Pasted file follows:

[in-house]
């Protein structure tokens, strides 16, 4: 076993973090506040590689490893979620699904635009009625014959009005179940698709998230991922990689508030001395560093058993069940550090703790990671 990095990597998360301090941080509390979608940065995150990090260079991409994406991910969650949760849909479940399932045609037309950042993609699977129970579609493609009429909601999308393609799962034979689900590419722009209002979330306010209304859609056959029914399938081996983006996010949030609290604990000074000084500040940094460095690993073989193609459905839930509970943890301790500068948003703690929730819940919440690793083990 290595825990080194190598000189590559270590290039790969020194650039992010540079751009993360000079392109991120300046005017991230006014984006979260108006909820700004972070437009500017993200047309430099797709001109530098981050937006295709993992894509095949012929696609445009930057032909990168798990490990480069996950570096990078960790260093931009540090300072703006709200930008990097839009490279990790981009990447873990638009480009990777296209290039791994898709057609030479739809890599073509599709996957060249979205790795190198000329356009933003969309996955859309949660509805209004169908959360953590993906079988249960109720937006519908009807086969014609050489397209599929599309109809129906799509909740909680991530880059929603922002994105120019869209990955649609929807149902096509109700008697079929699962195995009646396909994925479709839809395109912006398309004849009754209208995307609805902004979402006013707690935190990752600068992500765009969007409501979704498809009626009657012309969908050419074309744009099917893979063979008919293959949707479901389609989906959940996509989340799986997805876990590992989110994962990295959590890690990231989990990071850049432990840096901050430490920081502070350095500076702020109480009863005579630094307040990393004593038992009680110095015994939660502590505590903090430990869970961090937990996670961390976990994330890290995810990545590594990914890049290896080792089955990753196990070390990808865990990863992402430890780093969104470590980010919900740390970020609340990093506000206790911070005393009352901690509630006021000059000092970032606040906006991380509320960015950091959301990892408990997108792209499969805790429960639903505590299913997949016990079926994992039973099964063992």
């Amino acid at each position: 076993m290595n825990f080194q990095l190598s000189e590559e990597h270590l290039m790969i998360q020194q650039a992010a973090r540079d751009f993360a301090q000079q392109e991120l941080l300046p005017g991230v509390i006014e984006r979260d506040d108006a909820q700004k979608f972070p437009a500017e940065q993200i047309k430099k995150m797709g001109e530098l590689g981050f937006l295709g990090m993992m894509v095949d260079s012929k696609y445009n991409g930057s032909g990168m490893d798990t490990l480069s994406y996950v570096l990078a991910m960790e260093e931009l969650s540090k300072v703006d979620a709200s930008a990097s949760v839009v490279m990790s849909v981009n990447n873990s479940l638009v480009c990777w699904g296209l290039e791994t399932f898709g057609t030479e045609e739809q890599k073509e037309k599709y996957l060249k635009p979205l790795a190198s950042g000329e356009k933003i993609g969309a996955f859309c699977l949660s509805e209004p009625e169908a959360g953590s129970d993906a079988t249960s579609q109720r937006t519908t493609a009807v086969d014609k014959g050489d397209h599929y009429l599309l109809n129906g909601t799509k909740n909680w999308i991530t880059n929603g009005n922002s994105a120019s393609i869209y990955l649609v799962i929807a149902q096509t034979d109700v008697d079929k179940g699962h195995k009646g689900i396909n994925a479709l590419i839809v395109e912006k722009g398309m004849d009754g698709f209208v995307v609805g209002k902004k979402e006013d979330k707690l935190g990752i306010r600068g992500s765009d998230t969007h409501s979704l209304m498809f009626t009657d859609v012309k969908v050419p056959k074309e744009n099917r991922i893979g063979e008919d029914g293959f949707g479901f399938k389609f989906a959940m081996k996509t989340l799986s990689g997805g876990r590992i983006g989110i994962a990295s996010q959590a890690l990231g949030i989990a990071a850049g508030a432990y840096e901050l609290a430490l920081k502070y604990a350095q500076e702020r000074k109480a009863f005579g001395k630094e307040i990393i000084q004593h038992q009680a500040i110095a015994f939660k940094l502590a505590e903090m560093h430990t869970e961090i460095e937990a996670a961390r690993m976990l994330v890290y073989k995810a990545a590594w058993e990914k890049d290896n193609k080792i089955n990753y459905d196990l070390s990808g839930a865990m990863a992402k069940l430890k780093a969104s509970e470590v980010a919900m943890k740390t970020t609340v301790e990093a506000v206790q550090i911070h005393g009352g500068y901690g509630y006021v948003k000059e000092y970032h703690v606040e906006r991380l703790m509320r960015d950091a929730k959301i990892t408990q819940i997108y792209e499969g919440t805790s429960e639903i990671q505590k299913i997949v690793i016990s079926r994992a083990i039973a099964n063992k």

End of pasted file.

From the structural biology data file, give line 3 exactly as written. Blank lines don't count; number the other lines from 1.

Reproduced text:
């Amino acid at each position: 076993m290595n825990f080194q990095l190598s000189e590559e990597h270590l290039m790969i998360q020194q650039a992010a973090r540079d751009f993360a301090q000079q392109e991120l941080l300046p005017g991230v509390i006014e984006r979260d506040d108006a909820q700004k979608f972070p437009a500017e940065q993200i047309k430099k995150m797709g001109e530098l590689g981050f937006l295709g990090m993992m894509v095949d260079s012929k696609y445009n991409g930057s032909g990168m490893d798990t490990l480069s994406y996950v570096l990078a991910m960790e260093e931009l969650s540090k300072v703006d979620a709200s930008a990097s949760v839009v490279m990790s849909v981009n990447n873990s479940l638009v480009c990777w699904g296209l290039e791994t399932f898709g057609t030479e045609e739809q890599k073509e037309k599709y996957l060249k635009p979205l790795a190198s950042g000329e356009k933003i993609g969309a996955f859309c699977l949660s509805e209004p009625e169908a959360g953590s129970d993906a079988t249960s579609q109720r937006t519908t493609a009807v086969d014609k014959g050489d397209h599929y009429l599309l109809n129906g909601t799509k909740n909680w999308i991530t880059n929603g009005n922002s994105a120019s393609i869209y990955l649609v799962i929807a149902q096509t034979d109700v008697d079929k179940g699962h195995k009646g689900i396909n994925a479709l590419i839809v395109e912006k722009g398309m004849d009754g698709f209208v995307v609805g209002k902004k979402e006013d979330k707690l935190g990752i306010r600068g992500s765009d998230t969007h409501s979704l209304m498809f009626t009657d859609v012309k969908v050419p056959k074309e744009n099917r991922i893979g063979e008919d029914g293959f949707g479901f399938k389609f989906a959940m081996k996509t989340l799986s990689g997805g876990r590992i983006g989110i994962a990295s996010q959590a890690l990231g949030i989990a990071a850049g508030a432990y840096e901050l609290a430490l920081k502070y604990a350095q500076e702020r000074k109480a009863f005579g001395k630094e307040i990393i000084q004593h038992q009680a500040i110095a015994f939660k940094l502590a505590e903090m560093h430990t869970e961090i460095e937990a996670a961390r690993m976990l994330v890290y073989k995810a990545a590594w058993e990914k890049d290896n193609k080792i089955n990753y459905d196990l070390s990808g839930a865990m990863a992402k069940l430890k780093a969104s509970e470590v980010a919900m943890k740390t970020t609340v301790e990093a506000v206790q550090i911070h005393g009352g500068y901690g509630y006021v948003k000059e000092y970032h703690v606040e906006r991380l703790m509320r960015d950091a929730k959301i990892t408990q819940i997108y792209e499969g919440t805790s429960e639903i990671q505590k299913i997949v690793i016990s079926r994992a083990i039973a099964n063992k």